Hospitals in the United States are on high alert, with some doctors prioritizing patients in critical condition as the prolonged COVID-19 lockdown in Shanghai has caused a global shortage of chemicals used in medical imaging.
Some of the largest U.S. hospitals said earlier this month they were facing significant shortages of iodinated contrast media products, which are dyes given to patients so that their internal organs and vessels can be picked up by CT scans, X-rays, and radiography.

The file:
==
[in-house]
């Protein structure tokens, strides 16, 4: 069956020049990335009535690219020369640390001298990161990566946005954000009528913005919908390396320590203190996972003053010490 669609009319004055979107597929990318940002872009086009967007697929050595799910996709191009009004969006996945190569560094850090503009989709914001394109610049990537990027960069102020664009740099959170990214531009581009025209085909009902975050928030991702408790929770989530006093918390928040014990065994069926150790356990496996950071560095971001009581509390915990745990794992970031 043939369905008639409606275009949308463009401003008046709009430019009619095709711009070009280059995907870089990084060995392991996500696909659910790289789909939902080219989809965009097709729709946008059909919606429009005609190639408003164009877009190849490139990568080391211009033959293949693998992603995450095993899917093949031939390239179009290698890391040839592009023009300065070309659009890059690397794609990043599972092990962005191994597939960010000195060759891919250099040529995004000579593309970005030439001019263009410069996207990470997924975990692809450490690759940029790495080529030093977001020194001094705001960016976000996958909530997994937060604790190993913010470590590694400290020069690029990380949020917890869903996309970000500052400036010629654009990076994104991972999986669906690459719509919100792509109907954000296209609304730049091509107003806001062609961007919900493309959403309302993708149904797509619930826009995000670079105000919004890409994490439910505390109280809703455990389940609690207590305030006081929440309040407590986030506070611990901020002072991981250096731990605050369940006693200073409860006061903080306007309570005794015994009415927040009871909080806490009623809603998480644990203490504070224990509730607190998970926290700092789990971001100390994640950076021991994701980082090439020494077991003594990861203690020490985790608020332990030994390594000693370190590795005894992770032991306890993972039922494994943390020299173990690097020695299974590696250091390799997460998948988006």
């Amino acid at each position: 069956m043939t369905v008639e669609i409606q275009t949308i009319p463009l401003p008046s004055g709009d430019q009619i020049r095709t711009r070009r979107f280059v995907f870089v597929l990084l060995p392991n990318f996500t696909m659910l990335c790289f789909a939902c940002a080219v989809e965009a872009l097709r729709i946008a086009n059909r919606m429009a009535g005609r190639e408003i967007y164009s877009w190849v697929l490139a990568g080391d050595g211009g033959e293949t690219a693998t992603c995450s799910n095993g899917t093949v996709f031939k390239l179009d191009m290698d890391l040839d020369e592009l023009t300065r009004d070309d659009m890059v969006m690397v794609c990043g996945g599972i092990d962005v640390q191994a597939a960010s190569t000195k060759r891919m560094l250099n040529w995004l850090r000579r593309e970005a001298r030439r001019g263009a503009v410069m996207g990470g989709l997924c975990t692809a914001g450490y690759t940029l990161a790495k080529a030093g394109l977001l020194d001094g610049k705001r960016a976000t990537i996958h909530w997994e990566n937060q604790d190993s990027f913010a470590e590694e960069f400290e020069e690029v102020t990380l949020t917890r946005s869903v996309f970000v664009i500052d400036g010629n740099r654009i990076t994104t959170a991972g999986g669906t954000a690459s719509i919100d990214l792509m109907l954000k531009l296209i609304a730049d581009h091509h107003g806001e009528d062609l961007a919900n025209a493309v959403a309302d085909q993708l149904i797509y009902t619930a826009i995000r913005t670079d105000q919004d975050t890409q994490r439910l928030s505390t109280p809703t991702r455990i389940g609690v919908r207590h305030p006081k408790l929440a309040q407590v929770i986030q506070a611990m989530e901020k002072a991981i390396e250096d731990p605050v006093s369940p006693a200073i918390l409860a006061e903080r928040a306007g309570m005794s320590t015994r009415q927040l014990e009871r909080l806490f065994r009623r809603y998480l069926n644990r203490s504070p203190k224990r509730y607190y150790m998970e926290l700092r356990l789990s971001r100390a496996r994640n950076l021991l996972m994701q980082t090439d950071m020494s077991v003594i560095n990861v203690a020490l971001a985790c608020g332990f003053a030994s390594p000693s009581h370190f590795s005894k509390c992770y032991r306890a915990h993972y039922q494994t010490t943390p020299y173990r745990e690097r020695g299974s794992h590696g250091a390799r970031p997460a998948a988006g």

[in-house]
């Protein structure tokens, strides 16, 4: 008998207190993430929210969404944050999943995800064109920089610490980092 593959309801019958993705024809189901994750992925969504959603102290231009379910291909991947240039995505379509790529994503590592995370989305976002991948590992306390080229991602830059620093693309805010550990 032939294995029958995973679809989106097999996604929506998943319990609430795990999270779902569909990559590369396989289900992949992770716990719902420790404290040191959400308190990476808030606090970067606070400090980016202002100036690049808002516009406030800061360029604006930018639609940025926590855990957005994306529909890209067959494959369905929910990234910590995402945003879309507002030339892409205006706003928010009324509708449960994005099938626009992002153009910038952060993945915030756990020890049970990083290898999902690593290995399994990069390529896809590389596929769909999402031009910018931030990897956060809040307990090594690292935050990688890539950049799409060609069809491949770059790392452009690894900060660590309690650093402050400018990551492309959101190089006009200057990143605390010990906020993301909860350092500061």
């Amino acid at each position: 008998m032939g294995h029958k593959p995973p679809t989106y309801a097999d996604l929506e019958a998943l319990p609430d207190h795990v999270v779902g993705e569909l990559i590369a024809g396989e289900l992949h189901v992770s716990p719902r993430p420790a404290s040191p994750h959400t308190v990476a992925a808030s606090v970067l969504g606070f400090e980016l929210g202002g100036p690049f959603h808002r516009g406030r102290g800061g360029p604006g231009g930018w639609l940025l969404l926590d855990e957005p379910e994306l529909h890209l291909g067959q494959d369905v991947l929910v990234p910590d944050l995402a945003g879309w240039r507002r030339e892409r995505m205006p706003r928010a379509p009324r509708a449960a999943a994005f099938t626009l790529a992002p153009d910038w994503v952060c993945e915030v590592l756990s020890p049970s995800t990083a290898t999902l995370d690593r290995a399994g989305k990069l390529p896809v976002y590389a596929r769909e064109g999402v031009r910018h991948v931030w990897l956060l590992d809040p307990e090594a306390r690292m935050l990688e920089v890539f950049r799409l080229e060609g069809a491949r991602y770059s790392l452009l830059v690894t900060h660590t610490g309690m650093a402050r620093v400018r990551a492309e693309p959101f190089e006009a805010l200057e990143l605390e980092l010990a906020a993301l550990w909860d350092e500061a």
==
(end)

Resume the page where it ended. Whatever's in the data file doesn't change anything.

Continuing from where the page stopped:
The dwindling supply was due to the temporary closure of the production facility of General Electric’s health care unit in Shanghai, a trade hub that has been locked down for nearly two months. Though the factory has been allowed to resume operation gradually, the Greater New York Hospital Association warned that an 80 percent reduction in supply might last through the end of June, according to a May 5 statement.
Some hospitals have started to conserve use of the medical dye. For example, the University of Alabama at Birmingham Health System said they activated a response to aggressively ration the supply of intravenous contrast to address the shortage, according to a May 7 statement. The efforts mean doctors are prioritizing urgent scans and postponing elective tests.
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